In the wake of the recent viral video of a campus arrest, the brothers of Phi Beta Sigma hosted their second annual Oh Shot It’s the Cops event on Tuesday night to reassure the trust of the Montclair State University Police Department (UPD).
Retired New Jersey police Capt. Ronald Rivera was accompanied by two current UPD officers: Sgt. Kaluba Chipepo and Officer Amanda Rusticus. The trio answered questions from students and shared their experiences during arrests.
Rivera wanted to take away some stigma that people associate with law enforcement by playing a series of videos demonstrating different types of commonly encountered police interactions. It was a reminder to students that during an arrest, police officers are just as scared as other citizens. They only want to do their job and go back home to their loved ones just like anyone else, but it is their job to keep the community safe first. Rivera advised to remain calm. When a person does not comply with an officer’s instructions, it signals a potential danger, and police officers need to protect themselves.
Chipepo explained the risk that the police go through during these scenarios.
“We understand that crime can happen anywhere,” Chipepo said. “They run the risk of being shot the more they are not being compliant.”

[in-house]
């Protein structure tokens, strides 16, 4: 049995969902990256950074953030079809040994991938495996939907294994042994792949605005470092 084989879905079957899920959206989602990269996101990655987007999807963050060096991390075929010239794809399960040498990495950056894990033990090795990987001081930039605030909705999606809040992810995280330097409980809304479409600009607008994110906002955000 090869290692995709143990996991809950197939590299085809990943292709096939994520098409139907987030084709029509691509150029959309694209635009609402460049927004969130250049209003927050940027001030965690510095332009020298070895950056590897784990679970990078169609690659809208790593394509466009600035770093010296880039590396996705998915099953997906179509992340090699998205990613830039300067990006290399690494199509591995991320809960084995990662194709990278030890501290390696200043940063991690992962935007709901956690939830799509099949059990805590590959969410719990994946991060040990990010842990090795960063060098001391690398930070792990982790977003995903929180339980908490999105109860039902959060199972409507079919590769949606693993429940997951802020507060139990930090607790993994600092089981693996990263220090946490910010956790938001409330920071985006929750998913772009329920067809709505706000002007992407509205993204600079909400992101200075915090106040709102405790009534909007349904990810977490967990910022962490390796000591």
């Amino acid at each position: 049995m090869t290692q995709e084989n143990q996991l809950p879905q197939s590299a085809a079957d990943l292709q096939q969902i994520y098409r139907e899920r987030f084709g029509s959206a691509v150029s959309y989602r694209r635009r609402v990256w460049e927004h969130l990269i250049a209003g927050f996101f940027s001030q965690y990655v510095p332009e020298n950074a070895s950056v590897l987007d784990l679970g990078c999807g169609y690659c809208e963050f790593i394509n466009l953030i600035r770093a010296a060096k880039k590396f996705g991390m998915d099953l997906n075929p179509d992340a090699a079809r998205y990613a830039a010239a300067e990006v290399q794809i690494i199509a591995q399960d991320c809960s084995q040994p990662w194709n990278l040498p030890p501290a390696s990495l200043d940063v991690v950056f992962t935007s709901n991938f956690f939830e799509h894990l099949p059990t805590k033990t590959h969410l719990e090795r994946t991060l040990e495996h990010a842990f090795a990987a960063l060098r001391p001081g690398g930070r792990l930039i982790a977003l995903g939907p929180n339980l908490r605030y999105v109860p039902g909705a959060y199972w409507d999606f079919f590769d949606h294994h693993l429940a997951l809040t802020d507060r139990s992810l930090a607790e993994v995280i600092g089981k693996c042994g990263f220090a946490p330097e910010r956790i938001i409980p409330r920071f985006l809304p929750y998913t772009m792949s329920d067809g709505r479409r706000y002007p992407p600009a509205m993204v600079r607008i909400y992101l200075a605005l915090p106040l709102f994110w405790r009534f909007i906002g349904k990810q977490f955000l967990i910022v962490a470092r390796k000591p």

The officers said that they take feedback seriously. If a student complains about the way they were treated during an arrest, they have a right to notify the department. According to Rusticus, the UPD looks into each case and it can lead to consequences for the officers involved, including suspension.
Students attended the event with the purpose of bridging the gap between them and police officers. Vice President of Phi Beta Sigma Anthony Wright said police brutality is an issue close to home.
“As an African-American male, I feel that it is important that we all know how to interact [with law enforcement], since we’ve been seeing all of the events within the past few years [where] black males get killed by officers,” Wright said.
He helped organize the event to have students understand an officer’s point of view during an arrest.
“We should give the student body a chance to hear where [the police officers] are coming from,” Wright said.
President of Phi Beta Sigma Dalvin Sejour hopes that this event is the beginning of a new relationship between students and law enforcement.
“I hope that we bridge the gap between officers and the student body on campus,” Sejour said. “We want to de-escalate that situation.”